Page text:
After a 15-Year Renovation, an Architect Couple List Their Brooklyn Townhouse

On the market for $3.75 million, the unique family residence features multiple levels connected by suspended stairs and bridges.
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Property Details:  

Location: 17 Jackson Place, Park Slope, Brooklyn

Price: $3,750,000

Year Built: 1901 

Architects: Renovation by Fanny Mueller of Fanny Chevalier Mueller with Matthew Mueller of PBDW Architects

Footprint: 3,016 square feet (five bedrooms, three-and-a-half baths)

From the agent: "Located on the middle of a quiet, one way, tree-lined street is 17 Jackson Place. A contemporary townhouse and modern masterpiece of light and form. Designed, built, and crafted by a French-American architect couple over a host of years in a modern European contemporary style, this three-story, five-bedroom, three-and-a-half bath townhouse was built to maximize light and volume so that every space in the house feels airy, sculptural, and connected."

Franco-American architect couple Fanny and Matthew Mueller spent 15 years renovating this 1901 townhouse in Brooklyn’s Park Slope neighborhood for themselves and their three children. 

The family lived on the top floor of the residence while contractors demolished the existing main story and built a new structure with a split-level addition. "When it came time to stitch the existing and new together, we moved across the street to a one-bedroom apartment, keeping a close distance to allow us to follow the progress as well as contribute to the work— sometimes in the middle of the night while the children slept soundly," the architects say.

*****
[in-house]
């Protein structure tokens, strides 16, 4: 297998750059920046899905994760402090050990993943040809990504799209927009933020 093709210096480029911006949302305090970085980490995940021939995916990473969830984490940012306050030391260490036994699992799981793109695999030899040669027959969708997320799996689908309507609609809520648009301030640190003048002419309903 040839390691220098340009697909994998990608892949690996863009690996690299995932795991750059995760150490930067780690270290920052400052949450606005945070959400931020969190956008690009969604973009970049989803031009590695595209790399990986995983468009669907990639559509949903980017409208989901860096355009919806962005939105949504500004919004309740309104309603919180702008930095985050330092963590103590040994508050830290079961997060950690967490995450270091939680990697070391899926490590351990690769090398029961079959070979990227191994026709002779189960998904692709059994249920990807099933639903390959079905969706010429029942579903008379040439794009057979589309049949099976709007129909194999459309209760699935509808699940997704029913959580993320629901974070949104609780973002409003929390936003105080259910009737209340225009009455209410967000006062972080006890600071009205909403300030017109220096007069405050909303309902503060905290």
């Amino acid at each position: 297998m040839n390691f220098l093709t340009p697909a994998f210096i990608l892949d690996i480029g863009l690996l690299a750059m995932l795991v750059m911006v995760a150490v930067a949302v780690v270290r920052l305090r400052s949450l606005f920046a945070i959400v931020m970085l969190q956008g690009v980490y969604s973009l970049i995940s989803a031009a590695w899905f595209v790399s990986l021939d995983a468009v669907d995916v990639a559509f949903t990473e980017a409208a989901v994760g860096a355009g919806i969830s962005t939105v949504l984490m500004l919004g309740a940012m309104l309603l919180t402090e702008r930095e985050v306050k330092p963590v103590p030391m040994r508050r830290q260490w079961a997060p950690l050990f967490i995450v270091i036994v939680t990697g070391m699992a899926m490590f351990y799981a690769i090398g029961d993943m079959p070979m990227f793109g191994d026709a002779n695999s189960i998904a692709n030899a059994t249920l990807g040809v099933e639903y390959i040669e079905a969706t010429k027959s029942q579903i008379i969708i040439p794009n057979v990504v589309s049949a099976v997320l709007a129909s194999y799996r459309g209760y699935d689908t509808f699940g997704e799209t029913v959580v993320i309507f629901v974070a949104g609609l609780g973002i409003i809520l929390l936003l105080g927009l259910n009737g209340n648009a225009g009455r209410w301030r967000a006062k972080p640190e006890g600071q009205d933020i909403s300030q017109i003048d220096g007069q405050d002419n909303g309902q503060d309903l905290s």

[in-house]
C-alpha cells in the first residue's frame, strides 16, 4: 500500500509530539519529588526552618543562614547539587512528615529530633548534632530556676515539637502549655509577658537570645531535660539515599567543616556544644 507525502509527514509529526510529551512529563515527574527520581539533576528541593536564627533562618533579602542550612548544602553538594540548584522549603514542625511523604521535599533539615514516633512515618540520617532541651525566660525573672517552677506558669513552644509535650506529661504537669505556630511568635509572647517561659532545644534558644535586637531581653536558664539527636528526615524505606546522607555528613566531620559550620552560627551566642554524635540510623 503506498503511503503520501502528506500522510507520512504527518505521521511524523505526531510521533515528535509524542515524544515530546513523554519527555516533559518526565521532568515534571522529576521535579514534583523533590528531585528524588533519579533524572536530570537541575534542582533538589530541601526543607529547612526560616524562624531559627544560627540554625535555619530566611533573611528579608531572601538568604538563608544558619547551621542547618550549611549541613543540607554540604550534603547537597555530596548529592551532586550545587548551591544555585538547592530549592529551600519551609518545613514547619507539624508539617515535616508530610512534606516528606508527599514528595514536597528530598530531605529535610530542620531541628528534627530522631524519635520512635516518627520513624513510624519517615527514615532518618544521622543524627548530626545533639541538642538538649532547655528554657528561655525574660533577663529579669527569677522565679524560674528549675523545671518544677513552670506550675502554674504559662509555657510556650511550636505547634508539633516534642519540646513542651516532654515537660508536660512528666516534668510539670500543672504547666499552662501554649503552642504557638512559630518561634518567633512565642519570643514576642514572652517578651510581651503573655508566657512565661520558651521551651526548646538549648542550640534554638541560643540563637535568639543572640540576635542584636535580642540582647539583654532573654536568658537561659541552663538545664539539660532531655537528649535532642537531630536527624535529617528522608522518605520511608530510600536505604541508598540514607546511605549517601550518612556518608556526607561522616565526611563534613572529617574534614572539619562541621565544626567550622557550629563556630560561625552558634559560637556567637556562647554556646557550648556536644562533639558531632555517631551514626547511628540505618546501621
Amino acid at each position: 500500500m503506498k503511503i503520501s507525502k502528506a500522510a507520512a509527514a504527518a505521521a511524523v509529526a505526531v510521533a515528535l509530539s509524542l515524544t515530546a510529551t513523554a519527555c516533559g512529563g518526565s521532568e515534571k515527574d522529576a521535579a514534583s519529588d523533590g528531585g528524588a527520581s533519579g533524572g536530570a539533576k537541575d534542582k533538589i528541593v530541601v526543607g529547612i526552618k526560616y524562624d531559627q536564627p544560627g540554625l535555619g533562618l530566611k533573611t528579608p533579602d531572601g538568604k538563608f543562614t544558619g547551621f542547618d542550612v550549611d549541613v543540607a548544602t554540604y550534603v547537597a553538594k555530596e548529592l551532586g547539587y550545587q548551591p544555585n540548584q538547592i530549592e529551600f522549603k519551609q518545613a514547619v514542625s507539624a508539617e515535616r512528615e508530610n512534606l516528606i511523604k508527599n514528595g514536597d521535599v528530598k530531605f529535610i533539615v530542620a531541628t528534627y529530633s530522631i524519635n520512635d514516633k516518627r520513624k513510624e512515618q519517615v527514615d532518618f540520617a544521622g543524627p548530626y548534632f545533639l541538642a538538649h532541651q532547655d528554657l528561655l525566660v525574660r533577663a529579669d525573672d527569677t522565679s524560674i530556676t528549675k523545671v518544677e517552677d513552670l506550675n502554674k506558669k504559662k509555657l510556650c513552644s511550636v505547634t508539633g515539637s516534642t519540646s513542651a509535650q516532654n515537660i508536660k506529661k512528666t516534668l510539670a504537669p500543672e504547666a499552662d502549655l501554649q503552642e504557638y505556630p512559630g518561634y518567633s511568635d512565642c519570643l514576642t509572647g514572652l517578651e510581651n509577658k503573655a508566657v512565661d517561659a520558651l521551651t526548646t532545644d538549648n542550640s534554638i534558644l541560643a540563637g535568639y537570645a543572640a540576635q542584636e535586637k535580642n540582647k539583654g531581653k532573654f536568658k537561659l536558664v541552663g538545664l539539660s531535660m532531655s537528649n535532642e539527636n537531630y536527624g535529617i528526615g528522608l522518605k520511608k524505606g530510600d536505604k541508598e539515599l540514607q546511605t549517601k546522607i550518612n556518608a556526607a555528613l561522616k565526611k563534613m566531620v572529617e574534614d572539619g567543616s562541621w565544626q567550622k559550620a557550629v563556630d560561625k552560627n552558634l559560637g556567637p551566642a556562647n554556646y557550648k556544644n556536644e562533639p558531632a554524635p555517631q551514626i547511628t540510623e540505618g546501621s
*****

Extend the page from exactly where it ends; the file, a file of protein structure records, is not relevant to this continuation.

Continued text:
At the entrance, a custom maple staircase hides a plethora of storage.

Natural light flows into the primary living areas via skylights, transoms, and glass doors and windows on the various levels. 

A few steps down from the living room, the open kitchen features a wall of built-in storage with ample counter space. Appliances include "a Bertazzoni oven and stovetop, Fisher Paykel refrigerator, hidden Broan vented hood, and Blomberg dishwasher," says the listing agent.

The architects/owners incorporated a number of clever, personalized designs into the home, including a steel-and-wood bridge that overlooks the main level and leads to the sleeping areas.

In the west-facing primary suite, tall windows "face the street and let in afternoon light, while the open transom and interior window allow eastern light to pour in from the skylight," says the listing agent.

A translucent glass wall separates the primary bedroom from the bath.

The vanity storage matches the cabinetry under the stairs and in the kitchen.

One of the kids’ bedrooms sits up a few more stairs, suspended above the main living area. 

All of the kids’ rooms feature built-in raised platform beds. 

In total, the renovated residence includes five bedrooms and three-and-a-half baths.

Wooden details are echoed throughout the second level, from the stairs to the built-in shelving.

The basement level includes a guest suite with a kitchenette and half bath.

There is also an office, laundry room, storage, and den. 

The transformed prewar residence spans 3,016 square feet and includes a sunny roof terrace.

Sliding glass doors connect the kitchen/dining area to a bluestone patio and lush backyard. 

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